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Is Python Case-Sensitive?

Learn about case sensitivity in Python.

When learning a new programming language, one of the most basic things you think of is whether it is case-sensitive. Python is no exception – case sensitivity is an important factor. You are probably wondering whether Python is case-sensitive if you’re new to the language. Let’s find out!

Yes, Python Is a Case-Sensitive Language

First, let’s clarify what case sensitivity is. It’s the differentiation between lower- and uppercase letters. It can be a feature not only of a programming language but of any computer program.

The shortest answer to the question of case sensitivity in Python is yes. It is a case-sensitive language, like many other popular programming languages such as Java, C++, and JavaScript. Case sensitivity in Python increases the number of identifiers or symbols you can use.

We explore the different aspects of Python as a case-sensitive language in this article.

Case-Sensitive Names in Python

The most common example of case sensitivity in Python is the variable names. username, UserName, and userName are three different variables, and using these names interchangeably causes an error. The same rule applies to function names.

>>> user_name = 'User1'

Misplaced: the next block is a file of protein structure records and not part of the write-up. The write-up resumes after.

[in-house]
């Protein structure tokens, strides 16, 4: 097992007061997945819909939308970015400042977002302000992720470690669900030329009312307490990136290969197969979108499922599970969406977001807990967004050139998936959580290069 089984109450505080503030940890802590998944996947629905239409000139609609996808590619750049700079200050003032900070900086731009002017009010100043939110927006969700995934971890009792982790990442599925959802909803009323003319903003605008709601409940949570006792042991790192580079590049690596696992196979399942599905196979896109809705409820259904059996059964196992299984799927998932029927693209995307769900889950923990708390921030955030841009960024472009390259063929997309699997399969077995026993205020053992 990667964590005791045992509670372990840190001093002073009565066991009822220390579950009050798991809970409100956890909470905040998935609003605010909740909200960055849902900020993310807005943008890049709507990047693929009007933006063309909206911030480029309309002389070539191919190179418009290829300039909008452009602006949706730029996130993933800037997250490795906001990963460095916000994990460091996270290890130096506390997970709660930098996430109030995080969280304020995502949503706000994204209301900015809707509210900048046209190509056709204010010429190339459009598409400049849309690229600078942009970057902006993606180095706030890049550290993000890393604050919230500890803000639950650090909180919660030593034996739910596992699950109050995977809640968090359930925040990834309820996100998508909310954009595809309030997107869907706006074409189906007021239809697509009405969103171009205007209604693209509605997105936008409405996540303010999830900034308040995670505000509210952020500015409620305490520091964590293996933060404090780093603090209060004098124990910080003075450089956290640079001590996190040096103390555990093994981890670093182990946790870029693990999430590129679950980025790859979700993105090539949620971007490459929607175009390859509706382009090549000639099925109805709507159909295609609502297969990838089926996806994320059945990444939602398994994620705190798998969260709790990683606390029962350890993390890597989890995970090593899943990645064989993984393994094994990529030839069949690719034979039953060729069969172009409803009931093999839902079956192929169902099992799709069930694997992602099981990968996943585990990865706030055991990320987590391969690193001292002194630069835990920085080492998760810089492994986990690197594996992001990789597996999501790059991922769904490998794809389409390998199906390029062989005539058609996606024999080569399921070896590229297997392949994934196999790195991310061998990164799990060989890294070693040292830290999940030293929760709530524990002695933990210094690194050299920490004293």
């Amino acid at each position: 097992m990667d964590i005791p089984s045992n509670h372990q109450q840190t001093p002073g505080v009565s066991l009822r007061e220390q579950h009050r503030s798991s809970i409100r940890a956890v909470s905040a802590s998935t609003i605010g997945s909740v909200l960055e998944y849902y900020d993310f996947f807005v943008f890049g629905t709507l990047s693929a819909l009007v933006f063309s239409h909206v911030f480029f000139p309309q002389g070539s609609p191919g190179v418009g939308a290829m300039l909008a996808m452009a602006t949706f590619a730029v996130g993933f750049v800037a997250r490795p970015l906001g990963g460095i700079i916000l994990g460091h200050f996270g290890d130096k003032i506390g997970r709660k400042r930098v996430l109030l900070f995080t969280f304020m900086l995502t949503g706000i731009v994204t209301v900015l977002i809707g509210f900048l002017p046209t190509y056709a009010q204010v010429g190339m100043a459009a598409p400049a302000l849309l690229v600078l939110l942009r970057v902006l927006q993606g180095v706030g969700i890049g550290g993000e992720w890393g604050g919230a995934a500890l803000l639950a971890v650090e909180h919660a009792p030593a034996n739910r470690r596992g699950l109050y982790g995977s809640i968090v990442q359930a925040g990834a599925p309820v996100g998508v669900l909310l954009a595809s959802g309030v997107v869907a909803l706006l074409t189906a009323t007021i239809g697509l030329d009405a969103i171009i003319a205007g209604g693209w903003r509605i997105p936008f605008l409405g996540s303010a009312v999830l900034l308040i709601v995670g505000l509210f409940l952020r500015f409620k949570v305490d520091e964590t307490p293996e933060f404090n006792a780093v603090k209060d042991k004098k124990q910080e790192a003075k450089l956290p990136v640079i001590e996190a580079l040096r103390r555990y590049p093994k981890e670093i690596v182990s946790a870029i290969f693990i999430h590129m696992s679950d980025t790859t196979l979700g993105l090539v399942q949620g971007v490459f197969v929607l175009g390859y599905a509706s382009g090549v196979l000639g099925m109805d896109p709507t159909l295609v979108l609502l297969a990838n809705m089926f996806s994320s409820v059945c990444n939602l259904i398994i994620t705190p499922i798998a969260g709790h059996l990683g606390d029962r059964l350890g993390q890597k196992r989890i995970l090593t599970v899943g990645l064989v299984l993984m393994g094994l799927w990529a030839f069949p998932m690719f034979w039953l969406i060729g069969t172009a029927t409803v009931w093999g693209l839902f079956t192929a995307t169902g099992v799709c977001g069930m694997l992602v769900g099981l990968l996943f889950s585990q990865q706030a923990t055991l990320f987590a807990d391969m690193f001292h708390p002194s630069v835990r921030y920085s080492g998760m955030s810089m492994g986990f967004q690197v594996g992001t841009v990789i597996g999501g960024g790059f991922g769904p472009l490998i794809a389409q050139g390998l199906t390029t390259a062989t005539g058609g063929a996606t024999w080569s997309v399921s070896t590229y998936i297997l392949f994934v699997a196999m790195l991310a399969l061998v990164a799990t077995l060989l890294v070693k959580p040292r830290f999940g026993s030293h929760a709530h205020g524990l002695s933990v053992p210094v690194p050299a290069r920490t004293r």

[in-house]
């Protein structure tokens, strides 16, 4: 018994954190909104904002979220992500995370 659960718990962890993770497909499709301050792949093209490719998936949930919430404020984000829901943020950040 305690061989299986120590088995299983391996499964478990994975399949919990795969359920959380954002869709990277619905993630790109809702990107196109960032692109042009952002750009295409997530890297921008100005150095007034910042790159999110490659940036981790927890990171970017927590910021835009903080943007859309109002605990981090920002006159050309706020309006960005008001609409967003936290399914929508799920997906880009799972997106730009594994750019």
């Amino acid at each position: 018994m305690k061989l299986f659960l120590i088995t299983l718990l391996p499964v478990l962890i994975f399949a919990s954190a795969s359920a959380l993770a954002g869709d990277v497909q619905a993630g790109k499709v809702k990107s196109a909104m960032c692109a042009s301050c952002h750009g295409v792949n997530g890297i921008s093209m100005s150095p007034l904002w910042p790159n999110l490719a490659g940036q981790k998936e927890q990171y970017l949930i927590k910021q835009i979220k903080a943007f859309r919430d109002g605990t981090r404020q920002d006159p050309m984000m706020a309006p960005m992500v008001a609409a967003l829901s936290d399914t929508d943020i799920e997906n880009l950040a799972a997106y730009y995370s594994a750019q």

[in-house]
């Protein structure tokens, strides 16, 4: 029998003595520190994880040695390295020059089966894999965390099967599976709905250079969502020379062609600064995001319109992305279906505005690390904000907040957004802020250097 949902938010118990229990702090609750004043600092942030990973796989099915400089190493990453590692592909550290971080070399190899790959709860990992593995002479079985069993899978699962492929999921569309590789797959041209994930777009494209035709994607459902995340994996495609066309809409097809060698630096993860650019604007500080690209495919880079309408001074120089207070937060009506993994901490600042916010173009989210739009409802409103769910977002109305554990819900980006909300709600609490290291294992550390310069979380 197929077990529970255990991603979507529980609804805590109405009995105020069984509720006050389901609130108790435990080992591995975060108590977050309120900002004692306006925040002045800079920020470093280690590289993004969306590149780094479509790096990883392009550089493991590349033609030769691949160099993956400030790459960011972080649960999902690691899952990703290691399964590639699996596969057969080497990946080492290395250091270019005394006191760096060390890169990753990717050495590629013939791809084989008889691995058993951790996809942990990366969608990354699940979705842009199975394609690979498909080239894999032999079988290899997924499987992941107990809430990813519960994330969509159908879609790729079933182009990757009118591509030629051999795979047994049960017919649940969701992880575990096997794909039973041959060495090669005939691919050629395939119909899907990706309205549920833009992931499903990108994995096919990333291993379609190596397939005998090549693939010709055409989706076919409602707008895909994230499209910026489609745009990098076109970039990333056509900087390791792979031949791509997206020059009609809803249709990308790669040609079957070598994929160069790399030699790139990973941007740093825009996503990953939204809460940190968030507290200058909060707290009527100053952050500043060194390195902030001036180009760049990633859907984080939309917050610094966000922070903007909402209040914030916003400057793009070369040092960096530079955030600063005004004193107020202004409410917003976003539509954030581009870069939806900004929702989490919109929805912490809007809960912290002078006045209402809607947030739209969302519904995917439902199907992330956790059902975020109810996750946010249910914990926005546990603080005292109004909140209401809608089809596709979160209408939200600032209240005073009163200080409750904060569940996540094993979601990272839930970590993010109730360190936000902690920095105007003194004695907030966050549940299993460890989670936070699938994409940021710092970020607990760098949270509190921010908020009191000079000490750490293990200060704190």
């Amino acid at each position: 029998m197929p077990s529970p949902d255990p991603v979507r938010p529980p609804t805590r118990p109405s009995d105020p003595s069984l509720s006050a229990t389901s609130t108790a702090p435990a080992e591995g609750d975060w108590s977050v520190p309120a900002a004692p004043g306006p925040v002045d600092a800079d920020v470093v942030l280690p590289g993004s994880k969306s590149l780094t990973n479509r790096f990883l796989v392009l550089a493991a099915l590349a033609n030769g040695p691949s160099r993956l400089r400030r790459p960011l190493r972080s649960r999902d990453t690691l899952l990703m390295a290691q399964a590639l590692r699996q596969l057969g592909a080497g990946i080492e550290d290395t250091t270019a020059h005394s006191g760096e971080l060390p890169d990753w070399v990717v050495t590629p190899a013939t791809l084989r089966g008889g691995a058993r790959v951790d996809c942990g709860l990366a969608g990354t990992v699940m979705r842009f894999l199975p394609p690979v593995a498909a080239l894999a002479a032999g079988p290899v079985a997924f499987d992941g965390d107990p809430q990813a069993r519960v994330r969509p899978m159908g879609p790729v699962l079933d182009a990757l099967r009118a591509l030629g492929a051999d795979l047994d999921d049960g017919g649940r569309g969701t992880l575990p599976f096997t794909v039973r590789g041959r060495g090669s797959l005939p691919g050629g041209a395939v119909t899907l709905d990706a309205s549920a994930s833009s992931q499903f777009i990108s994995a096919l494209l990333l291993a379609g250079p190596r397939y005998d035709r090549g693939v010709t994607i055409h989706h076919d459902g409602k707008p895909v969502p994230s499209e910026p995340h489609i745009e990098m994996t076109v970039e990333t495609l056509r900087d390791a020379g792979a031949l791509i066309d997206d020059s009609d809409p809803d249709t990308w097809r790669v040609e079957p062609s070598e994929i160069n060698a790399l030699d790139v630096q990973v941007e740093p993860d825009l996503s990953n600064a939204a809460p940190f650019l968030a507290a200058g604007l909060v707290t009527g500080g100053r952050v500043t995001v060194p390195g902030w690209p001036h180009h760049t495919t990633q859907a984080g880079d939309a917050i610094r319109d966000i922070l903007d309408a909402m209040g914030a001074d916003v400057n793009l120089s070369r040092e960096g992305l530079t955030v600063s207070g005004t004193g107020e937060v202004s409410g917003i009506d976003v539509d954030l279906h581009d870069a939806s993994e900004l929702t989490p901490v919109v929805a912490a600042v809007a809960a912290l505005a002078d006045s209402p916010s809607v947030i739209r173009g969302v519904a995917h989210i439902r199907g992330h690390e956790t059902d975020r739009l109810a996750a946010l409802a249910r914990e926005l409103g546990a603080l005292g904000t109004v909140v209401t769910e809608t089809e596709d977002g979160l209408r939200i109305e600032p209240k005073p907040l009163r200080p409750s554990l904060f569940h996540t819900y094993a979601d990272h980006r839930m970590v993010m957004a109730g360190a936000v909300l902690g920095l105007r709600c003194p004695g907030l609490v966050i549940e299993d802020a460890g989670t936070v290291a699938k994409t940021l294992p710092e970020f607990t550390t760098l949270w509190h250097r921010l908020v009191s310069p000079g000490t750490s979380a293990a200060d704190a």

>>> print(User_name)

The code above causes an error because of the inconsistency in upper- and lowercase letters in the variable names:

Traceback (most recent call last):
  File "<stdin>", line 1, in <module>
NameError: name 'User_name' is not defined

You can see the correct usage of case-sensitive variable names in the example below:

>>> user_name = 'User2'
>>> print(user_name)

To avoid problems with case-sensitive functions and variable names, use lowercase names with underscores between words for readability (e.g., user_name) as stated in the official Python documentation. You can practice that in our Python Basics track or learn more about Python best practices if you’re already familiar with the basics.

Names of constants in Python are an exception to these naming conventions. They are often in uppercase so that you can tell a constant from a variable easily. Classes are another story – their names are usually written in Pascal-case, which means every word starts with a capital letter. No underscores should be used in class names: e.g., AppFactory.